Psych 101 Chapter 6
Terms in this set (45)
Maintains that dreams represent the brain's attempt to interpret random patterns of neural activation triggered by the brain stem during sleep.
A drug that increases or mimics the activity of a neurotransmitter.
When intoxicated, a "short-sightedness" in thinking (a failure to consider consequences) caused by an inability to pay attention to as much information as when sober.
A brain-wave pattern of 8 to 12 cycles per second that is characteristic of humans in a relaxed, drowsy state.
A drug that inhibits or decreases the action of a neurotransmitter.
automatic (unconscious) processing
Mental activities that occur with minimal or no conscious control or awareness.
A brain-wave pattern or 15 to 30 cycles per second that is characteristic of humans who are in an alert waking state.
A disorder in which people are blind in part of their visual field yet, in special tests, respond to stimuli in that field despite reporting that they cannot see those stimuli.
A specialized lining of cells in the brain's blood vessels that screens out foreign substances while letting nutrients pass through to neurons.
Biological cycles within the body that occur on an approximately 24-hour cycle.
cognitive-process dream theories
Approaches to intelligence that analyze the mental processes that underlie intelligent thinking.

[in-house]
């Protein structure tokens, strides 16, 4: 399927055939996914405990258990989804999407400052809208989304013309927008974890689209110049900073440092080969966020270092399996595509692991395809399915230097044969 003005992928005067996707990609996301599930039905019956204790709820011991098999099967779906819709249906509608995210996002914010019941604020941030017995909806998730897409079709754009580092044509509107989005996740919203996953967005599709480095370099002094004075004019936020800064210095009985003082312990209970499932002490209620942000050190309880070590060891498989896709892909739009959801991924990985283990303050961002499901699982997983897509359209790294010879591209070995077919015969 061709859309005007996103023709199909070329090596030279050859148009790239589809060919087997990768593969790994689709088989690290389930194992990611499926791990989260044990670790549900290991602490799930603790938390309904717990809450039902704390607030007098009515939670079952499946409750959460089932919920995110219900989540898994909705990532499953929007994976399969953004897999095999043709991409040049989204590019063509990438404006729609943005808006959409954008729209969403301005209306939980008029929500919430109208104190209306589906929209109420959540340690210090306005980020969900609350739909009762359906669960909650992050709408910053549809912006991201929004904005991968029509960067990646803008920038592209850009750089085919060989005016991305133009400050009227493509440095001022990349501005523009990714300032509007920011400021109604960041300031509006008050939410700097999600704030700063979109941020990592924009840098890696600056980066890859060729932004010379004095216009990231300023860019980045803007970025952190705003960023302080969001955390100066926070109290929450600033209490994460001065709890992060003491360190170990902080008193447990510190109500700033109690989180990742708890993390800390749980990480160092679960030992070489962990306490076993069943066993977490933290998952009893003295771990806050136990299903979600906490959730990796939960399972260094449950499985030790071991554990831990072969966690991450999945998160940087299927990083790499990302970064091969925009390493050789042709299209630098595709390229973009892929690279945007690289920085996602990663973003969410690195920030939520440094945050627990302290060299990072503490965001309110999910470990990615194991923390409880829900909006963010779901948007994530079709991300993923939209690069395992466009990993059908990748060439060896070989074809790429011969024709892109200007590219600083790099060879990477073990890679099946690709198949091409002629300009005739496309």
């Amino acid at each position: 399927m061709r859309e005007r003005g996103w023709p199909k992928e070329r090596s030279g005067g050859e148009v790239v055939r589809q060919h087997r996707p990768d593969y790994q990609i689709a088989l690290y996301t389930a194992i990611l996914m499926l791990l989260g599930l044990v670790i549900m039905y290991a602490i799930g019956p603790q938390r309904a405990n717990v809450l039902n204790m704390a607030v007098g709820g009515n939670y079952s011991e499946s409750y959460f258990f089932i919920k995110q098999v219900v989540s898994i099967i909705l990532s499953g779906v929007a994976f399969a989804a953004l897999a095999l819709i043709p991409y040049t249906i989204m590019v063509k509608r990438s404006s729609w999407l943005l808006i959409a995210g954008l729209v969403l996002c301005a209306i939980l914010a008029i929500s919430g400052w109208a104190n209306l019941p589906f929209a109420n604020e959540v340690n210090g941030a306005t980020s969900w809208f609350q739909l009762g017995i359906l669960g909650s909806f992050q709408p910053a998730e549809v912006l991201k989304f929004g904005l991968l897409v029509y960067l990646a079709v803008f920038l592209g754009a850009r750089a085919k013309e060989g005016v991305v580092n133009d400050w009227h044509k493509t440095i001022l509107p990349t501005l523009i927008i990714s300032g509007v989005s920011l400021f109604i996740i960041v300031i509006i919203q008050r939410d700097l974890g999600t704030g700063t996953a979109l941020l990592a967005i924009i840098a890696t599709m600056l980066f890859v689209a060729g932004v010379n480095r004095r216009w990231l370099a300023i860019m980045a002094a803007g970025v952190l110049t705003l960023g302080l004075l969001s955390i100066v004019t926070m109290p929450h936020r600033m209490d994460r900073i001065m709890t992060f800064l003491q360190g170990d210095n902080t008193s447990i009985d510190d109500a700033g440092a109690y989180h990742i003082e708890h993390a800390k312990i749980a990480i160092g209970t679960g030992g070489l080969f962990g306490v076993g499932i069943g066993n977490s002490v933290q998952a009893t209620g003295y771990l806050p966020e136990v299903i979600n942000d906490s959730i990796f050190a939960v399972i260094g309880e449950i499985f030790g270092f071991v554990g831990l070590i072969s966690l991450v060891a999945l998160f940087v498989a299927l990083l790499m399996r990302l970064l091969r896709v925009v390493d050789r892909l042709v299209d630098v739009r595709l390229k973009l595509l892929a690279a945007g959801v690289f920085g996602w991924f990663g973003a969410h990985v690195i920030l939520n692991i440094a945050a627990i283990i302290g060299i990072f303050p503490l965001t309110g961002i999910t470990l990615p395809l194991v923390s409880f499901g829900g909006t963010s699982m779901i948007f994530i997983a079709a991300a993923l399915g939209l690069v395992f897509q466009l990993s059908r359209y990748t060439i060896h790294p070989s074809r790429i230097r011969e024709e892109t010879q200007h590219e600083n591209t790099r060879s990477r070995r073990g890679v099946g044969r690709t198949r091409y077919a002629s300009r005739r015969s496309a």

A bodily response that opposes a drug's effects and occurs in an attempt to restore homeostasis.
Our moment-to-moment awareness of ourselves and our environment; consciousness involves selective attention to ongoing thoughts, perceptions, and feelings.
controlled (conscious) processing
Mental processing that requires volitional control and attentiveness.
Low-frequency, high-amplitude brain waves that occur in stage 3 sleep and predominate in stage 4 sleep.
Drugs including alcohol, barbiturates, and tranquilizers that reduce neural activity and can decrease feelings of tension and anxiety.
dissociation theories (of hypnosis)
Views that focus on hypnosis as an altered state involving a division ("dissociation") of consciousness; one theory proposes that the hypnotized person simultaneously experiences two streams of consciousness that are cut of from one another.
The ability to perform more than one activity at the same time.
evolutionary circadian sleep models
The view that in the course of evolution, each species developed an adaptive circadian sleep-wake pattern that increased its chances of survival in relation to its environmental demands.
False perceptions that have a compelling sense of reality.
A condition of enhanced suggestibility in which some people are able to experience imagined situations as if they were real.
hypnotic susceptibility scales
A set of induction procedures and test questions that enable researchers to measure a person's responsiveness to hypnotic suggestions.
A sleep disorder involving chronic difficulty in falling asleep, staying asleep, or experiencing restful sleep.